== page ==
Lafayette Debates 2016 - The balance between Security and Civil Liberties in Democracies
Since 2013, the French Embassy has partnered with The George Washington University to organize intercollegiate policy debates which invites students from the best universities in the country to engage in the discussion. In 2014, they became the Lafayette Debates. The tradition dates back to 1824, when General Marquis de Lafayette made his "hero’s tour" of the United States to celebrate the role France played in the American Revolutionary War. During his tour, General Lafayette stopped at the Columbian College (now The George Washington University), where he and his son, George Washington Lafayette, were welcomed by the debate and literary society. Today, the Lafayette Debates have been revived to promote continued dialogue between the two countries.
This year, the selected topic touched on the balance between security and civil liberties in democratic societies—participants had to argue for or against an increase in domestic surveillance in response to the threat of terrorist attacks. After a year in which both France and the United States were shook by violent attacks, the issue of domestic surveillance is more relevant than ever before, and debaters from top schools were asked to carefully consider the benefits and risks of increased surveillance as a response to terrorist threats.
As in years past, teams competed for both the General Lafayette Trophy and the Championship Trophy. The General Lafayette competition was open to both French and U.S. military academies. This year, the top two schools that debated for this trophy were the U.S. Naval Academy, based in Annapolis, Md., and the Ecole de Guerre, based in Paris. This year, the Ecole de Guerre took home the trophy.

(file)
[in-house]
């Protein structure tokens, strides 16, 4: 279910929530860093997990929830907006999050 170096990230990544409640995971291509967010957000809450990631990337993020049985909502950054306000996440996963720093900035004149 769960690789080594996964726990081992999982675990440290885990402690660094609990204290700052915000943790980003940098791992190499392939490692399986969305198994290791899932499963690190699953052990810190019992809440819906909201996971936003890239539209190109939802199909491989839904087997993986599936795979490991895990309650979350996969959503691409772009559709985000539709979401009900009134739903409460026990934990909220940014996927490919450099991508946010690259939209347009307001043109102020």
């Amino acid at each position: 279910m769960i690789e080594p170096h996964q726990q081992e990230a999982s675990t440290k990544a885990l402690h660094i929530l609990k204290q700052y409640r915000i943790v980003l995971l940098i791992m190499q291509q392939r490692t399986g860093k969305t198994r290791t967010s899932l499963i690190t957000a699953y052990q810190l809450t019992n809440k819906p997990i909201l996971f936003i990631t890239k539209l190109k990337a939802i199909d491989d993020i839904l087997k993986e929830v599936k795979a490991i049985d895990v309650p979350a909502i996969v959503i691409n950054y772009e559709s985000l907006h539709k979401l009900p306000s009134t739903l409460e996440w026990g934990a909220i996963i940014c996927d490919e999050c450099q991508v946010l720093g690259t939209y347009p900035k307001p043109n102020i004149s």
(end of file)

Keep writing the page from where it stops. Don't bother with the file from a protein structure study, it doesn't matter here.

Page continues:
For the Championship Trophy, The George Washington University and Stanford debate teams competed in the final rounds, which were judged by a panel of French and American experts. On the affirmative side was The George Washington University, whose team argued that increasing certain types of surveillance had been proven to thwart terrorist attacks in the past, and could help to prevent attacks in the future. Delivering the negative argument Stanford University’s team, who argued that increasing surveillance would not effectively prevent terrorist attacks, and that such actions would compromise citizens’ right to privacy, one that is fundamental to democratic societies. The panel of judges praised both teams, who spent the weeks before the competition diligently researching the topic and preparing to defend their assigned position. Although Stanford University was awarded the top title, both teams that reached the finals will receive a paid study trip to Paris as a reward for their performance. During their tour, they will meet with French diplomats, politicians and academics, and be inducted into the Young Ambassadors Alumni Network to promote ongoing transatlantic dialogue and networking between France and the U.S.
Read a full report in News from France